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Sometimes, through no fault of the researcher, a paper needs to be retracted. At the same time, it’s not uncommon to mistakenly cite a retracted paper. There are fairly strict guidelines around both of these scenarios, which we’ll be covering in this article.
The bottom line is that a retraction is bad news. For the research, for the publication, for researchers who cite the retracted article, and for anyone who relied on that research as a basis for treatment, their own research, or as a source for decision making.
Reasons for Paper Retraction
The two main reasons that papers are retracted have to do with intention. If a researcher’s intention was honest and ethical, but it’s realized that there was an error in the conclusion, for example, the researcher may decide to self-retract.
On the other hand, if it is found that the research was carried out, or conclusions drawn, in a fraudulent way, the editorial board of a publication may retract the article. Reasons for this type of paper retraction include fraudulent data, plagiarism, untrue authorship claims, multiple submissions of the article, or general misconduct related to professional codes of ethics.
Obviously, there is a big difference between the two. The academic world tends to be forgiving of a self-retraction, if the reason for the retraction was based on an honest mistake. However, if a paper is retracted due to fraud and/or other misleading ethical or moral reasons, the community is less forgiving, and it will probably affect future employment, funding and, of course, the reputation of the researcher.
Know more about Ethics in Scientific Research.
The good news is that if you self-retract your paper, you’re demonstrating that you can critically examine your work, are open to challenges, and learn from your mistakes. Perhaps most importantly, a self-retraction demonstrates your integrity. However, there are researchers who have abused the generosity of the academic world to forgive mistakes by initiating self-retractions to avoid misconduct allegations due to publishing research that is essentially fraudulent.
How to Retract a Paper from a Journal
Of course, retracting an article, especially when it’s due to an honest mistake, is an emotionally difficult undertaking. Because these things do happen, most journals have guidelines to help guide you through the process. Although they may differ, general expectations include the following:
First, inform any and all co-authors about the error or reason for retraction. Second, contact the journal editorial board or editor to explain the reason for your retraction. If the self-retraction guidelines aren’t easily found online, ask the editor about what their guidelines may be. If necessary, you may also want to seek legal advice.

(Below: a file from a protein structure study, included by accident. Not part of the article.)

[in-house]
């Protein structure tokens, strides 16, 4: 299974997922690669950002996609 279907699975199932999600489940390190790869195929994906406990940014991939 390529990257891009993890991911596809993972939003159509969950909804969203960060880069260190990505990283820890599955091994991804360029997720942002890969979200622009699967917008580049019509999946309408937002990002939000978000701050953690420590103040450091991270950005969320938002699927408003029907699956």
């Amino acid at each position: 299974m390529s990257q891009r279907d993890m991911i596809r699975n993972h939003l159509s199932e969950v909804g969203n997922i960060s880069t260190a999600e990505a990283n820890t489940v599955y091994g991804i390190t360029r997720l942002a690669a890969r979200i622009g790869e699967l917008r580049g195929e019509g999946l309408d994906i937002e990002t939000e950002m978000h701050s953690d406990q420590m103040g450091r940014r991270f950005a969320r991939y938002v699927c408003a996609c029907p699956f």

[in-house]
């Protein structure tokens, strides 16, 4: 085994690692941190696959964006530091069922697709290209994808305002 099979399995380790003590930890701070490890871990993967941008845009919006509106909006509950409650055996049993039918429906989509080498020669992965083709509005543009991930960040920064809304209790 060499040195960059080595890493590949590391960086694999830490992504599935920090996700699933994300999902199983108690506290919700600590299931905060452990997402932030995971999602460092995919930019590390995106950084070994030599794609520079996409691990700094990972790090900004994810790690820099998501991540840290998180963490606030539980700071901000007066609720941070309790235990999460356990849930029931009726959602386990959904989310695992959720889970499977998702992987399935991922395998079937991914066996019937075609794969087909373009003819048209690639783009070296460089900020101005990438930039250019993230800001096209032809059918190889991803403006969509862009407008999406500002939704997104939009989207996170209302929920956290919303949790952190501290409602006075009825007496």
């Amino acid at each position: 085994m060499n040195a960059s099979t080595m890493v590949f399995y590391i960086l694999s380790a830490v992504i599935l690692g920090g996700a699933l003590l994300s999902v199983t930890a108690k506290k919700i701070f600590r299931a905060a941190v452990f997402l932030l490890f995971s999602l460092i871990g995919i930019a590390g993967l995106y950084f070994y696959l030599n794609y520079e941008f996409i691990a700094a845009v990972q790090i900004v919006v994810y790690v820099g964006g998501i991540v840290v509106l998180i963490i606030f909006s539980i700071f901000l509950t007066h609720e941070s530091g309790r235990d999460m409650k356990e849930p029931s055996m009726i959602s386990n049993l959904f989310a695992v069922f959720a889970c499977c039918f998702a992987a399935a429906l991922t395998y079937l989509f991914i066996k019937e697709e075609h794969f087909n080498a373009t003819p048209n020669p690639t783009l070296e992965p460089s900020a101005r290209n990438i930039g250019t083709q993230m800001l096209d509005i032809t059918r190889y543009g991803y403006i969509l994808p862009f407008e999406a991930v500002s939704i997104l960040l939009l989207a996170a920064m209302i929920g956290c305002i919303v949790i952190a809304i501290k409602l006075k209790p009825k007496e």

Elsevier, when faced with an article retraction, follows these guidelines:
- A note of retraction, titled “Retraction: (article title)”, and signed by the authors and/or editor is published in an issue of the journal. In an electronic version of the journal, a link is made to the article.
- With the online version of the article, a screen preceding the article will appear, which contains the retraction note.
- The original paper or article remains unchanged, except for a “watermark” on any PDF copy, indicating that the article has been “retracted.”
- Any HTML version of the paper is removed.
Can I Cite Retracted Articles?
The short answer to this question is…Yes, but…
When you cite retracted articles, it needs to be legitimate, and very clearly noted in the text of your manuscript that the paper cited has been retracted. Some researchers find it helpful to cite retracted articles when they’re discussing general research on a topic, or to dismiss prior “knowledge” based on faulty research.
Some studies on the citing of retracted articles indicates that less than 5% of any citations of retracted research articles are identified as such. That can clearly be an issue for the researcher, leading to doubt of the validity of your own research and findings, so it’s to be avoided. Fortunately, there are new tools available to help you identify articles that may have been retracted so that you don’t mistakenly include them in your resource list.
If you do decide to cite a retracted article, you should cite the article, as well as the retraction note. And, in short, you should only cite a retracted article if you feel that it’s absolutely necessary to your own manuscript.
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